I’ve been writing and preaching about the Holy Spirit over the last few weeks. In Acts 2, after the Spirit descended upon the believers at Pentecost, God’s power manifested itself in a way that had never been experienced before. When the Galileans started speaking foreign tongues, other people started questioning the power source, claiming that these Spirit-filled believers were really filled with alcohol. Thus, Peter, positioning himself as the leader of the disciples, rises up and preaches his first sermon.
Like any good pastor should, he basis sermon around Scripture (three different sections of the Old Testament). However, in the first section of Scripture that he quotes, there is a peculiar “last days” reference:
Quoting Joel 2:28-32, Peter states, “And in the last days it shall be…” The last days? Isn’t that speaking about the end of the world? Well, yes…and no. When the Spirit descended upon the believers at Pentecost, it inagurated the Messianic age: the period of time where Christ would start His reign in the hearts of believers. We also call this the church age. We are in that period of time now and will be until Christ comes back. The church age is the last days.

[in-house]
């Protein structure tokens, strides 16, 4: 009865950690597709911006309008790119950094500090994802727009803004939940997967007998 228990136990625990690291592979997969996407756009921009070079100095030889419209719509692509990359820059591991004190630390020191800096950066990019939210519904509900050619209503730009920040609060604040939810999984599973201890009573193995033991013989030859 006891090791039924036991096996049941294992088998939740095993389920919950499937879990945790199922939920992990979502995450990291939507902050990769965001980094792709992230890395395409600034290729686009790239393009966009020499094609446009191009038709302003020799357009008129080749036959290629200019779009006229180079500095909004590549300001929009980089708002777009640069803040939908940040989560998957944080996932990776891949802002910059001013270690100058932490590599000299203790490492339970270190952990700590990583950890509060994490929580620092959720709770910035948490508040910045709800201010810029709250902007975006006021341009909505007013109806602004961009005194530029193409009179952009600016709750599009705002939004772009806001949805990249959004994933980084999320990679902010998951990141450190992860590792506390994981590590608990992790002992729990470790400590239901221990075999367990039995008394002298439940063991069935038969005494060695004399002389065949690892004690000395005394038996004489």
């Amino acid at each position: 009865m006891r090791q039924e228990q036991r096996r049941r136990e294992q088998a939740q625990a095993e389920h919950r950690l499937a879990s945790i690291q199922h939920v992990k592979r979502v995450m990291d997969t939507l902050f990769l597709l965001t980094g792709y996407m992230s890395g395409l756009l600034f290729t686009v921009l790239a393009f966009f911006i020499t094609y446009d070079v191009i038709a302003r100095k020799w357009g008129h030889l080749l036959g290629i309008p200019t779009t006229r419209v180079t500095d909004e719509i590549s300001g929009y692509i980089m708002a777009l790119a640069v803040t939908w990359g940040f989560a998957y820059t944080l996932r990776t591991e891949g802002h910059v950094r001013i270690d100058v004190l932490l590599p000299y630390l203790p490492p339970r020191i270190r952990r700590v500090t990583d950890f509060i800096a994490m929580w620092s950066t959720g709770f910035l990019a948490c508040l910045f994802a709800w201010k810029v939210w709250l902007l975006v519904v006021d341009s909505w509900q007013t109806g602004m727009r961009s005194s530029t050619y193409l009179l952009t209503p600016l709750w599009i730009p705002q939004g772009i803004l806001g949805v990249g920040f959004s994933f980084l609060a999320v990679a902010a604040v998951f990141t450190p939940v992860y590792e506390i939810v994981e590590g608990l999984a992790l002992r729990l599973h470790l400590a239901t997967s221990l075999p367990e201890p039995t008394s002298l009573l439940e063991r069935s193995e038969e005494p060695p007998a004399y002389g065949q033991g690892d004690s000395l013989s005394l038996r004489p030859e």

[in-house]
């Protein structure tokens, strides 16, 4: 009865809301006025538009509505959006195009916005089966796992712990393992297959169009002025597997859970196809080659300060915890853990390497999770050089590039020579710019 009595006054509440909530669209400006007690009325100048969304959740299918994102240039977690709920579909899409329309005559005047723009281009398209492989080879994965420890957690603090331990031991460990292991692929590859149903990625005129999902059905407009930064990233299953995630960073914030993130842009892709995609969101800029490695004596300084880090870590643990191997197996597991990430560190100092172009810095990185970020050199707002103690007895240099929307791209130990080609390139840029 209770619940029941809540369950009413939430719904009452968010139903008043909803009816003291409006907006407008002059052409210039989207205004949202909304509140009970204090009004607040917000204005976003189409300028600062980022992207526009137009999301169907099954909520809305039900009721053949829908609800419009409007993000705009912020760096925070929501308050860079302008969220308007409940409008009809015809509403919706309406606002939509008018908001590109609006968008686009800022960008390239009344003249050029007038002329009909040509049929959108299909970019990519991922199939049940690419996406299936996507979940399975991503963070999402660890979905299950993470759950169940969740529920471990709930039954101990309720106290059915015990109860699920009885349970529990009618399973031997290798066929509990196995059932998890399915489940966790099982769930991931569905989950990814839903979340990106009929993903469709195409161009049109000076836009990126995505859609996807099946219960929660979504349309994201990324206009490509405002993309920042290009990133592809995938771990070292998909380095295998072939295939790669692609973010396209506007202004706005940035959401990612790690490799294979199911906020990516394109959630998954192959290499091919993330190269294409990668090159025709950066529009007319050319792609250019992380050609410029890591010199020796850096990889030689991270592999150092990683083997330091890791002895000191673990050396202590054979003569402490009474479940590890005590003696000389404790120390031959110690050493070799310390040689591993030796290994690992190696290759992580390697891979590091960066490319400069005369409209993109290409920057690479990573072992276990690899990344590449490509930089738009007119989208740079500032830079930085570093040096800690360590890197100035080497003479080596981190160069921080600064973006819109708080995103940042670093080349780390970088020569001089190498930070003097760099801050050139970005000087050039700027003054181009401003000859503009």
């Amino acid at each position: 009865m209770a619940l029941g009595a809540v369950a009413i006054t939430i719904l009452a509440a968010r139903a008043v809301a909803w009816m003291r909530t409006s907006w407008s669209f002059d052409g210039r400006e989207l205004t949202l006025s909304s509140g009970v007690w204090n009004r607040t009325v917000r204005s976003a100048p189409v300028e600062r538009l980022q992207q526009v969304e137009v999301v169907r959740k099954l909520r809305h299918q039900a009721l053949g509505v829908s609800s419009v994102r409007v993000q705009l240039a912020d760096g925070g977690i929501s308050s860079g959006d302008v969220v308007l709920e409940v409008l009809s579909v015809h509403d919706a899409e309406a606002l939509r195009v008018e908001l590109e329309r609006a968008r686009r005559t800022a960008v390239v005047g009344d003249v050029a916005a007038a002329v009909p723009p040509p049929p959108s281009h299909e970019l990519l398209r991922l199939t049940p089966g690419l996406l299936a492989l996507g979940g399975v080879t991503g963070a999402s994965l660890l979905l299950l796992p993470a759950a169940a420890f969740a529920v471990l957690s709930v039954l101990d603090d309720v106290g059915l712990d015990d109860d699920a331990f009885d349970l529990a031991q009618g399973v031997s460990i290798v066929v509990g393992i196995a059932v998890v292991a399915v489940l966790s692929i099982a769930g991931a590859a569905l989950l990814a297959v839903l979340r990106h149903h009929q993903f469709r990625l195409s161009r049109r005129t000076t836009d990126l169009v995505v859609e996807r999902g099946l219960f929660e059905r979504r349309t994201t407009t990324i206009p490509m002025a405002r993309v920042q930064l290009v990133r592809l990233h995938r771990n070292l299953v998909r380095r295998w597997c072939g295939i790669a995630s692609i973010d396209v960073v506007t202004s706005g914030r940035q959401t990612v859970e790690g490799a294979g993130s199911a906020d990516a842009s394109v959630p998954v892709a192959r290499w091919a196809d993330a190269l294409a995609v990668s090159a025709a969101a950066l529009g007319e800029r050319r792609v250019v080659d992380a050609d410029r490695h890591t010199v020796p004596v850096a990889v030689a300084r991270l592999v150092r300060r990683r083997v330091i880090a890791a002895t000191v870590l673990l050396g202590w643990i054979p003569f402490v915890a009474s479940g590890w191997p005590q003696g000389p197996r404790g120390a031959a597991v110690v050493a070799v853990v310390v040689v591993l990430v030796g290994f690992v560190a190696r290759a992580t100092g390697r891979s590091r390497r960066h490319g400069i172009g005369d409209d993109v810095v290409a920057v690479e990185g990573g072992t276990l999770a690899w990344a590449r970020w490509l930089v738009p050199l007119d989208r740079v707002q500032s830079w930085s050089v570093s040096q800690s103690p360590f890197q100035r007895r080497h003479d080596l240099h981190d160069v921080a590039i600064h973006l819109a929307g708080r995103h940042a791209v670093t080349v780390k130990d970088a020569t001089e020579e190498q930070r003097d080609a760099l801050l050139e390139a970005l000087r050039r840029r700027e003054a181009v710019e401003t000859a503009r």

Therefore, Peter is explaining that in the “last days” all of the following will happen: the Spirit will be poured out on all people, people will prophesy, dream dreams, and have visions. This has been the case since Pentecost. All believers everywhere are filled with the Spirit and they experience God in ways that no one else can.
However, Peter then quotes the rest of the section: “And I will show wonders in the heavens above and signs on the earth below, blood, and fire, and vapor of smoke; the sun shall be turned to darkness and the moon to blood, before the day of the Lord comes, the great magnificent day.” (Acts 2:19-20)
The phrase, “day of the Lord” was a common literary theme which spoke of a time where God would either judge, save, or do both. There have been many days of the Lord and there will most certainly be more in the future. But there will also be that final one day of the Lord when Jesus comes back. In this day God will judge and He will save. Those who call upon his name will be saved.
We find ourselves living in between Jesus’ two comings. He has given us the Spirit. The Spirit enables the church to reach people for Him. And we have until the ‘day of the Lord’ to do that. Why? Because God is a patient God who does not wish any to perish. And “it shall come to pass that everyone who calls upon the name of the Lord shall be saved.” (Acts 2:21)
In these last days, use the power of the Spirt to enable you to reach those who need to be saved.